On February 13, The Stanford Review published a great article by Brian O’Connell exposing a political bias in Stanford’s faculty by tracking their contributions to the 2008 presidential candidates. He found that over 246 faculty donated at least $200 to now-President Barack Obama, while only 3 donated to Sen. John McCain. In fact, Stanford University was collectively the 9th largest donor to the Obama campaign of any organization in the country. On May 1, Brian and I wrote another article tracking donations at the perceived-to-be right-leaning Hoover Institution, only to find an even split in the number of Obama and McCain donors – 9 each.
One of the best articles I’ve read this week not only affirms what we found at Stanford at another school, but takes it a step farther, asking if the overwhelming partisan bias actually hinders our education. Check out University of Oregon journalism student Dan Lawton’s great article in the Christian Science Monitor, “Nearly all my professors are Democrats. Isn’t that a problem?” – it’s worth your time. What makes it even better is that Lawton makes this case, even though he doesn’t identify as a Republican or a conservative.
Here’s one passage:
In my column, published in the campus newspaper The Oregon Daily Emerald June 1, I suggested that such a disparity hurt UO. I argued that the lifeblood of higher education was subjecting students to diverse viewpoints and the university needed to work on attracting more conservative professors.
I also suggested that students working on right-leaning ideas may have difficulty finding faculty mentors. I couldn’t imagine, for instance, that journalism that supported the Iraq war or gun rights would be met with much enthusiasm.
What I didn’t realize is that journalism that examined the dominance of liberal ideas on campus would be addressed with hostility.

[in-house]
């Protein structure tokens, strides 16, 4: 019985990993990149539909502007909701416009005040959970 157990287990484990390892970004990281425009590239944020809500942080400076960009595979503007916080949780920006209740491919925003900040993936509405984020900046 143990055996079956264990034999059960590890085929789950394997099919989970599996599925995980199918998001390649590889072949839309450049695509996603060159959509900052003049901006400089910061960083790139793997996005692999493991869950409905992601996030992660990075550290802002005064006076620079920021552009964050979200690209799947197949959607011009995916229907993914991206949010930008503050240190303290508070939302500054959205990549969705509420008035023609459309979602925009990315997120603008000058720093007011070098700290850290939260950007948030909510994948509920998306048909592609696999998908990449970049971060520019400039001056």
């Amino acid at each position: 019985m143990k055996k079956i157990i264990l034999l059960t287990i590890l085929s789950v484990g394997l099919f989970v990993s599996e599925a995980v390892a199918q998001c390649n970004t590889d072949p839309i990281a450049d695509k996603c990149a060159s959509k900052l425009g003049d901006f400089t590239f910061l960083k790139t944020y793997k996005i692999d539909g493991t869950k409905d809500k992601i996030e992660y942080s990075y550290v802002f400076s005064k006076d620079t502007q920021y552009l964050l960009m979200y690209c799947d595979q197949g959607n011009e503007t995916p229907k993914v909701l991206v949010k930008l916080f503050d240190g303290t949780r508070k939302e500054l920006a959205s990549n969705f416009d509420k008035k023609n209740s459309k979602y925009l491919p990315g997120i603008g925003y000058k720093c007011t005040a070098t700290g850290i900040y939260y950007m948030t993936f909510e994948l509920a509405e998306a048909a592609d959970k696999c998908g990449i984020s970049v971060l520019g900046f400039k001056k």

And even if you think this is a caricature, it still has a great point:
As we hammered away at the issue, one of his colleagues with whom he shared an office grew visibly agitated. Then, while I was in mid-sentence, she exploded.
“You think you’re so [expletive] cute with your little column,” she told me. “I read your piece and all you want is attention. You’re just like Bill O’Reilly. You just want to get up on your [expletive] soapbox and have people look at you.”
From the disgust with which she attacked me, you would have thought I had advocated Nazism. She quickly grew so emotional that she had to leave the room. But before she departed, she stood over me and screamed.
“You understand that my column was basically a prophesy,” I shot back. I had suggested right-leaning ideas weren’t welcome on campus and in response the faculty had tied my viewpoints to racism and addressed me with profanity-laced insults.
Lawton goes on to talk about possible remedies, from basically an endowed chair of conservatism or mandating a certain number of faculty positions go to conservatives. He rightfully concludes there’s no good solution.
This is especially interesting at Stanford given that one of the long-term, ongoing issues that the ASSU and GSC work on year after year is graduate student and faculty diversity. They’re right in theory – Stanford would be a better place if students were exposed to more diverse backgrounds and the perspectives that come with those backgrounds. But there’s also more than one kind of diversity. As Lawton concludes it’s unfair to disqualify the best from coming to Stanford or teaching at Stanford to fill certain expectations for political diversity, so too is it for race. And while students have every right to demand more racially diverse graduate students and faculty in some form, it would also be nice for students to demand more diverse political perspectives from their professors in the same way. After all, what’s it worth to hold any opinion if it can’t be challenged and you can’t learn and grow from those challenges? Shouldn’t you understand why you hold the opinions you do?